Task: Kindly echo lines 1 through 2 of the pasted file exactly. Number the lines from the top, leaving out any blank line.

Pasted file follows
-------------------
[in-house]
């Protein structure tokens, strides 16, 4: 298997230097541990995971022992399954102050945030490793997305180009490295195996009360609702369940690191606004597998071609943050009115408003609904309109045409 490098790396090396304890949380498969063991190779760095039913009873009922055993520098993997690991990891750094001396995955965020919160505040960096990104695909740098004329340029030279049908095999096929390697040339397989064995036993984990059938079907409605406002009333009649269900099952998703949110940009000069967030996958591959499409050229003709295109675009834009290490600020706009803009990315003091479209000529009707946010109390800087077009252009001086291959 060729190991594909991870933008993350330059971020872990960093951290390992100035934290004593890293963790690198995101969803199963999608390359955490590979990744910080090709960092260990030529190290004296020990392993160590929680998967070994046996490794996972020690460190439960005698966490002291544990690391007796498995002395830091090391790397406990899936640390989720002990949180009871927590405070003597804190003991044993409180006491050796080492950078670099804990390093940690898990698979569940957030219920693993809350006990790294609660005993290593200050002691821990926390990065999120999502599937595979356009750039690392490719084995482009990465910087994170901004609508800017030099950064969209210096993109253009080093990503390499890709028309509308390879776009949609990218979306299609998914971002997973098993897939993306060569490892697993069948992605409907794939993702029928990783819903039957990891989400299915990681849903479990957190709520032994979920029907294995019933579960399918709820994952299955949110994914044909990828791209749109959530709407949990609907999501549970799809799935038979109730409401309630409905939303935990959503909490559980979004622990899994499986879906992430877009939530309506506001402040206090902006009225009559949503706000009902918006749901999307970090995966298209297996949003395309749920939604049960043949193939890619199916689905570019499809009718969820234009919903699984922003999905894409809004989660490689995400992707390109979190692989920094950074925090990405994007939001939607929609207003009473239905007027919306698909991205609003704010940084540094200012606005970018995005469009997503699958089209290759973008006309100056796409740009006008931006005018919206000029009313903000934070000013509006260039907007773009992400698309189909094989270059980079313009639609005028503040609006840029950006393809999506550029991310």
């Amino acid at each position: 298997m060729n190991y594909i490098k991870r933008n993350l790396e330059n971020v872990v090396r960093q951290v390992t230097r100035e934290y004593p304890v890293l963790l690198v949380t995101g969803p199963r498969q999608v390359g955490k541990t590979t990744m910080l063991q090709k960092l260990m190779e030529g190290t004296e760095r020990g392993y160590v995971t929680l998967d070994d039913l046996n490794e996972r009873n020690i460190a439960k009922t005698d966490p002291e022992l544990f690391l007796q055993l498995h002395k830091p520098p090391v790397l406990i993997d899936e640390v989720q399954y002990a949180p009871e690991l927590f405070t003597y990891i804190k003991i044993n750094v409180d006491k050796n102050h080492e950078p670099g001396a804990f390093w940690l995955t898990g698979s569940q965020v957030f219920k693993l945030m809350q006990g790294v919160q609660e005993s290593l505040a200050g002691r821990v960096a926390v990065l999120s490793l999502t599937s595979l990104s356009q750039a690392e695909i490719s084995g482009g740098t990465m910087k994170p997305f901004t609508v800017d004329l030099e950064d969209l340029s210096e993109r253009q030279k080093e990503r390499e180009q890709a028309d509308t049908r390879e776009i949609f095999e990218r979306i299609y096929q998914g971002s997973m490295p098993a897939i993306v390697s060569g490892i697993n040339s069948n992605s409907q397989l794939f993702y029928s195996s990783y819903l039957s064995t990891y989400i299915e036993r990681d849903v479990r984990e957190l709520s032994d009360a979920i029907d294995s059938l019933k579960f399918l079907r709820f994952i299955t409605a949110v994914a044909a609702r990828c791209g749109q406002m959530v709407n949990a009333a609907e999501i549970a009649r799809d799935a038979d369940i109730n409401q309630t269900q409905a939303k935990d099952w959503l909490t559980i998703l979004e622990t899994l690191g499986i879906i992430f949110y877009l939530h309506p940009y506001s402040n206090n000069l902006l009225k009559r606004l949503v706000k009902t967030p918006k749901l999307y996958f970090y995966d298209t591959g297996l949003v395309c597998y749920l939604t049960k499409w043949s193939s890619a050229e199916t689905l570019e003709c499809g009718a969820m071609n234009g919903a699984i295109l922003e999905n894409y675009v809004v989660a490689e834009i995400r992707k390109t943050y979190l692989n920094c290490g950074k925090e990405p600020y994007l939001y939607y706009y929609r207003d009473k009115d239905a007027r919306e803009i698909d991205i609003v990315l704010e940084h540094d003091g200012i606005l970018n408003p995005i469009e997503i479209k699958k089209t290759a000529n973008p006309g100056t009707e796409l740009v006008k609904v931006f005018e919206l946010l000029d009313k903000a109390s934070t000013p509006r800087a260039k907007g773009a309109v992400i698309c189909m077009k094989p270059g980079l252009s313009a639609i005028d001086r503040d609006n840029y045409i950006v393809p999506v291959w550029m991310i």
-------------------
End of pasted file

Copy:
[in-house]
């Protein structure tokens, strides 16, 4: 298997230097541990995971022992399954102050945030490793997305180009490295195996009360609702369940690191606004597998071609943050009115408003609904309109045409 490098790396090396304890949380498969063991190779760095039913009873009922055993520098993997690991990891750094001396995955965020919160505040960096990104695909740098004329340029030279049908095999096929390697040339397989064995036993984990059938079907409605406002009333009649269900099952998703949110940009000069967030996958591959499409050229003709295109675009834009290490600020706009803009990315003091479209000529009707946010109390800087077009252009001086291959 060729190991594909991870933008993350330059971020872990960093951290390992100035934290004593890293963790690198995101969803199963999608390359955490590979990744910080090709960092260990030529190290004296020990392993160590929680998967070994046996490794996972020690460190439960005698966490002291544990690391007796498995002395830091090391790397406990899936640390989720002990949180009871927590405070003597804190003991044993409180006491050796080492950078670099804990390093940690898990698979569940957030219920693993809350006990790294609660005993290593200050002691821990926390990065999120999502599937595979356009750039690392490719084995482009990465910087994170901004609508800017030099950064969209210096993109253009080093990503390499890709028309509308390879776009949609990218979306299609998914971002997973098993897939993306060569490892697993069948992605409907794939993702029928990783819903039957990891989400299915990681849903479990957190709520032994979920029907294995019933579960399918709820994952299955949110994914044909990828791209749109959530709407949990609907999501549970799809799935038979109730409401309630409905939303935990959503909490559980979004622990899994499986879906992430877009939530309506506001402040206090902006009225009559949503706000009902918006749901999307970090995966298209297996949003395309749920939604049960043949193939890619199916689905570019499809009718969820234009919903699984922003999905894409809004989660490689995400992707390109979190692989920094950074925090990405994007939001939607929609207003009473239905007027919306698909991205609003704010940084540094200012606005970018995005469009997503699958089209290759973008006309100056796409740009006008931006005018919206000029009313903000934070000013509006260039907007773009992400698309189909094989270059980079313009639609005028503040609006840029950006393809999506550029991310």